Outpatient market is booming

Hospitals that want a bigger share of high-growth markets are investing in outpatient services, often in suburbs to bring services to the places where fully insured patients who can pay their bills live, the Tennessean reports.

Vanderbilt University Medical Center plans to spend $200 million for a 500,000 square foot outpatient services campus in Franklin, Tenn. One of its competitors, TriStar Health System, is seeking the state's permission to open an emergency department in Spring Hill, Tenn., that will also offer diagnostic services such as X-rays, ultrasounds and CT scans 24 hours a day.

Saint Thomas Health Services will expand its network of chest pain centers, and has created stroke centers following the same model.

Compared with other healthcare categories such as inpatient care and physician services, outpatient care saw the greatest growth in spending, according to Milliman. Between 2009 and 2010, outpatient care rose 17 percent in total costs, outpacing growth in categories such as inpatient care, physician services and prescription drugs.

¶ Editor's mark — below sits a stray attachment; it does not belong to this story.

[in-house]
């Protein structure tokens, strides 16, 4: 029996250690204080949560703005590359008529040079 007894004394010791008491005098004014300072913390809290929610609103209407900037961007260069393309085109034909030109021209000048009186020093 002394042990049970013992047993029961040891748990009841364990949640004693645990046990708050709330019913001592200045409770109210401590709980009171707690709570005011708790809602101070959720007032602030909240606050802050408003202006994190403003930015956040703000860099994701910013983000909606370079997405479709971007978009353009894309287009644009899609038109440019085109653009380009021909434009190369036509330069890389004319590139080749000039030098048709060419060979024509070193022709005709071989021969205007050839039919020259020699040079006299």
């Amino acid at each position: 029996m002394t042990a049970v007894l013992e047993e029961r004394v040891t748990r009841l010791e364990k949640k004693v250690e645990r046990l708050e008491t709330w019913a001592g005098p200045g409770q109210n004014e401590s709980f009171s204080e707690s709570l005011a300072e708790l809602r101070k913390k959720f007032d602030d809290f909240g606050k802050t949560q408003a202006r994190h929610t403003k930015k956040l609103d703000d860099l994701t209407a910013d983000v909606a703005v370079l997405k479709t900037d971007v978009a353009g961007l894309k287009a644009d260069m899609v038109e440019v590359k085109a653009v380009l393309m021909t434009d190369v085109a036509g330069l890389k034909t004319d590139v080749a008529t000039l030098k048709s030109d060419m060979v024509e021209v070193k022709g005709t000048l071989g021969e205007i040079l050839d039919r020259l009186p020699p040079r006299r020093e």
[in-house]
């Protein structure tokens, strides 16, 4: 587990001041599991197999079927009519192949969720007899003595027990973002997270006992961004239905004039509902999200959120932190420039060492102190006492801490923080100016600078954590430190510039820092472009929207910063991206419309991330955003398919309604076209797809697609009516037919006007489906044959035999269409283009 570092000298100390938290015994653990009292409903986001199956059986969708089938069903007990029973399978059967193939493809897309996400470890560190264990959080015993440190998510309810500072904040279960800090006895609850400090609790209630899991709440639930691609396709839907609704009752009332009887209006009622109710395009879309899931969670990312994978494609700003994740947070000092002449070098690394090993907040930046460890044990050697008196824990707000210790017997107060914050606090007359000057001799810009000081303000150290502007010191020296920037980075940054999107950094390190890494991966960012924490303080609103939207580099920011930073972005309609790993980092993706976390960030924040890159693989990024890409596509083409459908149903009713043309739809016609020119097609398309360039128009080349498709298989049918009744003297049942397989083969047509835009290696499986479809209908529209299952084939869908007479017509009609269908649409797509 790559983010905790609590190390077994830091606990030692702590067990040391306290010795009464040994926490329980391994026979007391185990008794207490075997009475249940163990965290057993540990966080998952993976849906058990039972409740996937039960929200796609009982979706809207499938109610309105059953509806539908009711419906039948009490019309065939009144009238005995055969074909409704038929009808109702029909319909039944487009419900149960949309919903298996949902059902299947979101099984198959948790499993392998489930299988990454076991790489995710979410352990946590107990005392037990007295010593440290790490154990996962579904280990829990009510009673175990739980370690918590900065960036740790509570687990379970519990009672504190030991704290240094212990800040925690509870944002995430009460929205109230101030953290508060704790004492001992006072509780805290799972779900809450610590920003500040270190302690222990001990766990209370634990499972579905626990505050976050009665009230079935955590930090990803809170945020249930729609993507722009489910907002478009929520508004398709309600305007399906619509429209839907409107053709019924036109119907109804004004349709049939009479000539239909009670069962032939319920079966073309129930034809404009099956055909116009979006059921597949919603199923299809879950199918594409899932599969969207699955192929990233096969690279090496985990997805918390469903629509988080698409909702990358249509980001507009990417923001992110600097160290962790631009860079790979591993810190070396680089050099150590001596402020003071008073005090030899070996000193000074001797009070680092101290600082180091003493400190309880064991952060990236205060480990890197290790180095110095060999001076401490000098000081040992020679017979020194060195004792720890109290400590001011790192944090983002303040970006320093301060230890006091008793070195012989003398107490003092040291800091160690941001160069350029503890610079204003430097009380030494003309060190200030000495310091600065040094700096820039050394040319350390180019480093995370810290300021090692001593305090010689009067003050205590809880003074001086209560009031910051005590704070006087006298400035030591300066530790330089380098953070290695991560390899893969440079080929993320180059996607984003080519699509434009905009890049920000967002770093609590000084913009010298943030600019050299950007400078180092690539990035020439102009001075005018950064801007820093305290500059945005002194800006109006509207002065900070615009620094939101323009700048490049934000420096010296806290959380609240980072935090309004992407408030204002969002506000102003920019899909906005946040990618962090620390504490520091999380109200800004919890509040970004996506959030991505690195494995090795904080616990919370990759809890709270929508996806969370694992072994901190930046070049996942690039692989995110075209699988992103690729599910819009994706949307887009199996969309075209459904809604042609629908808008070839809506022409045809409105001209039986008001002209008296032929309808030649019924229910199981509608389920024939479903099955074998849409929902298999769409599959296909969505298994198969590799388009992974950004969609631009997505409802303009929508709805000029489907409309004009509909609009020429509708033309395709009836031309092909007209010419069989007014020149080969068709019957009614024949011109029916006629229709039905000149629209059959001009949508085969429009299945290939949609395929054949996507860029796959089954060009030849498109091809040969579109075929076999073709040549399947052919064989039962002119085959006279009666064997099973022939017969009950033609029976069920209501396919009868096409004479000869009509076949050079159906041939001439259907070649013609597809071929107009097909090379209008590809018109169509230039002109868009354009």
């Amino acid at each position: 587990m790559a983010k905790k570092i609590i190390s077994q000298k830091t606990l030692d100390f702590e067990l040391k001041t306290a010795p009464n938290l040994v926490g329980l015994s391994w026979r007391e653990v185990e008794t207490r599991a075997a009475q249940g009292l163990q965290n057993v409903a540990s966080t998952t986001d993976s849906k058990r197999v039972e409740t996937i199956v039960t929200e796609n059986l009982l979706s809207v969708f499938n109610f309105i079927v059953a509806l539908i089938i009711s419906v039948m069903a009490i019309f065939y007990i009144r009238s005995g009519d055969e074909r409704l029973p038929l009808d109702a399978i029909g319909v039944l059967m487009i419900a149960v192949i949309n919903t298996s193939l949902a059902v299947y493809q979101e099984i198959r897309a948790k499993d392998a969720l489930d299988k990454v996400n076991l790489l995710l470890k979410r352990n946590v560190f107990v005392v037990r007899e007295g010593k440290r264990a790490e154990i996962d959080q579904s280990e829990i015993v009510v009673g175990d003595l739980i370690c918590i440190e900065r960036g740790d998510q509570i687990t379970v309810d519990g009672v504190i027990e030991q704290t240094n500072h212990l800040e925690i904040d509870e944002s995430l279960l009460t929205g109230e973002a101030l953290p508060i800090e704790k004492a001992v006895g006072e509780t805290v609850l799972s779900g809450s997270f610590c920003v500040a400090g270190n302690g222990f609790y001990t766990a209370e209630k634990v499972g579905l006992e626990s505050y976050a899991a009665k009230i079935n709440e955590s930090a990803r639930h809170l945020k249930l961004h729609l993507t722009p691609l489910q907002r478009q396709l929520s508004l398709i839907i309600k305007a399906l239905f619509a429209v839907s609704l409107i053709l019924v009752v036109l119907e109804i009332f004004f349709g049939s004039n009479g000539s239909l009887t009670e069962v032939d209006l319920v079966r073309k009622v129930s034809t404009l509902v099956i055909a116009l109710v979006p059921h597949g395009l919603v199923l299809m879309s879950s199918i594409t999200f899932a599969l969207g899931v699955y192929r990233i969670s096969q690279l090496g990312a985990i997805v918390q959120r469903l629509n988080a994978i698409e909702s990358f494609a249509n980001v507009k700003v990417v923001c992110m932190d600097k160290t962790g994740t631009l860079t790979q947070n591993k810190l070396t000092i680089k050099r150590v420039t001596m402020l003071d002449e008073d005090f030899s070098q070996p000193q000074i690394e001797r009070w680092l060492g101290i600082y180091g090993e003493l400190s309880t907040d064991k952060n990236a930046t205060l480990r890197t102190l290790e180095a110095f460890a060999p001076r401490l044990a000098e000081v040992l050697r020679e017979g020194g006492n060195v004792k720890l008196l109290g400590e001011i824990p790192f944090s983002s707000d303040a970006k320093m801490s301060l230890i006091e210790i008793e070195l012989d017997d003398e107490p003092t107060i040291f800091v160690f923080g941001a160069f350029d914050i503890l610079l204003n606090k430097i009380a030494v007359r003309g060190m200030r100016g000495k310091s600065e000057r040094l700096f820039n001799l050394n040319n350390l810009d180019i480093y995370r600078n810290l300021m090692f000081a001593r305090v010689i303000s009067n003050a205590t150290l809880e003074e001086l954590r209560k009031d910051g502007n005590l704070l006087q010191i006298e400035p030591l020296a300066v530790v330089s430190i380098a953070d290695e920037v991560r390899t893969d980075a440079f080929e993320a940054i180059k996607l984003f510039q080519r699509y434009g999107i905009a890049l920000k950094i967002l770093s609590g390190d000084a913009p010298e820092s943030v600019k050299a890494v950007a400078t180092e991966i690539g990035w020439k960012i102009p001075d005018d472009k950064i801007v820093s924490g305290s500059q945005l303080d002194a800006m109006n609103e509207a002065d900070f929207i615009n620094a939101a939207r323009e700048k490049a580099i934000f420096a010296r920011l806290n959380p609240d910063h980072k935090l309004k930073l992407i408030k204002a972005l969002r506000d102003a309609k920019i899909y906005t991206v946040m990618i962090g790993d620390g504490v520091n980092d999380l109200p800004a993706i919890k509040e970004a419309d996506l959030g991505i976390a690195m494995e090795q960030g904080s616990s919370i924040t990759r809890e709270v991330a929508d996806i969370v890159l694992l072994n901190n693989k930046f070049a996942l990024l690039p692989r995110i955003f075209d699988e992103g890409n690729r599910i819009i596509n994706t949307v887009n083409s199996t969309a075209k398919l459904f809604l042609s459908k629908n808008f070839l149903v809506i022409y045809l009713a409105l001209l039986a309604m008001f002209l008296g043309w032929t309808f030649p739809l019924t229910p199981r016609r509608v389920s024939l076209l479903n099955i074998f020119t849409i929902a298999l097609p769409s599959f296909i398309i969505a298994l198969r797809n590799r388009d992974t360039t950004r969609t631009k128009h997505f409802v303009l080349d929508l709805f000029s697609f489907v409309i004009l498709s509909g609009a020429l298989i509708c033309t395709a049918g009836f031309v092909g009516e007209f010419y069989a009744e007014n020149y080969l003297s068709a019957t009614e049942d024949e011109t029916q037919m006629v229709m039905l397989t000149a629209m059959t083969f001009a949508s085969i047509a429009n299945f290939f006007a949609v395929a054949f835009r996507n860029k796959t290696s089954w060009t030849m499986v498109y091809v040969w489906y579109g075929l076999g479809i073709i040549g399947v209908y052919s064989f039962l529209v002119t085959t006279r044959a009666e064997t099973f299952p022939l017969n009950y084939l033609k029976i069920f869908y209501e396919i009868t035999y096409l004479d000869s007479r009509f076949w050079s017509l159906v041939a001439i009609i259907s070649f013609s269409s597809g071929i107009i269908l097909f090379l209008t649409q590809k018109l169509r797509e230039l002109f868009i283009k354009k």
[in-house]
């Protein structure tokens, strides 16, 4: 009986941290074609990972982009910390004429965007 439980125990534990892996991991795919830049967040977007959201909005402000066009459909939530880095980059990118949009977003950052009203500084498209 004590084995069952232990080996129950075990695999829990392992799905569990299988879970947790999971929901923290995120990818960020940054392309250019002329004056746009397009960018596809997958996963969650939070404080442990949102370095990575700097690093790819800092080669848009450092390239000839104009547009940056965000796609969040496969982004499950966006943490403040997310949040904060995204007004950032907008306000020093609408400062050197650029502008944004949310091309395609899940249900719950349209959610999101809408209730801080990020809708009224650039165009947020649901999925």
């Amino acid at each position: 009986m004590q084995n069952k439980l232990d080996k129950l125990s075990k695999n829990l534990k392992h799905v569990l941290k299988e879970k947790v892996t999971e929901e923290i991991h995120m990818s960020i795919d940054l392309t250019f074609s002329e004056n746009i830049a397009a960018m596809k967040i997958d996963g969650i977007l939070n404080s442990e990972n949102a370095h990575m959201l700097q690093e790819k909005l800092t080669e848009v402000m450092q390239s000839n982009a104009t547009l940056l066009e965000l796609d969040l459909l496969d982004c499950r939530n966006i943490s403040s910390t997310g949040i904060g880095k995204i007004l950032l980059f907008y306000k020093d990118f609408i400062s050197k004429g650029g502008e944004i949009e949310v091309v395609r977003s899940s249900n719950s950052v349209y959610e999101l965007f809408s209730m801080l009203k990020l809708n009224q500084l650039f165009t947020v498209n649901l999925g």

Outpatient care makes up at least 40 percent of U.S. health system spending and, according to McKinsey & Co., total outpatient spending is projected to reach $163 billion this year. The growth in outpatient services can be traced to technological advances that have allowed smaller incisions to make procedures quicker and less complicated.

As more of the market shifts toward outpatient care, hospitals will increasingly be confined to treating the very sick or significantly injured, said Paul Keckley, executive director of the Deloitte Center for Health Solutions.

Outpatient outposts give hospitals a way to reach profitable patients, said David Dranove, a professor of health industry management with Northwestern University's Kellogg School of Management. "The outpatient who has chest pain one day becomes the heart surgery patient who generates $10,000 in profits for the hospital," he said.

To learn more:
- read the Tennessean article

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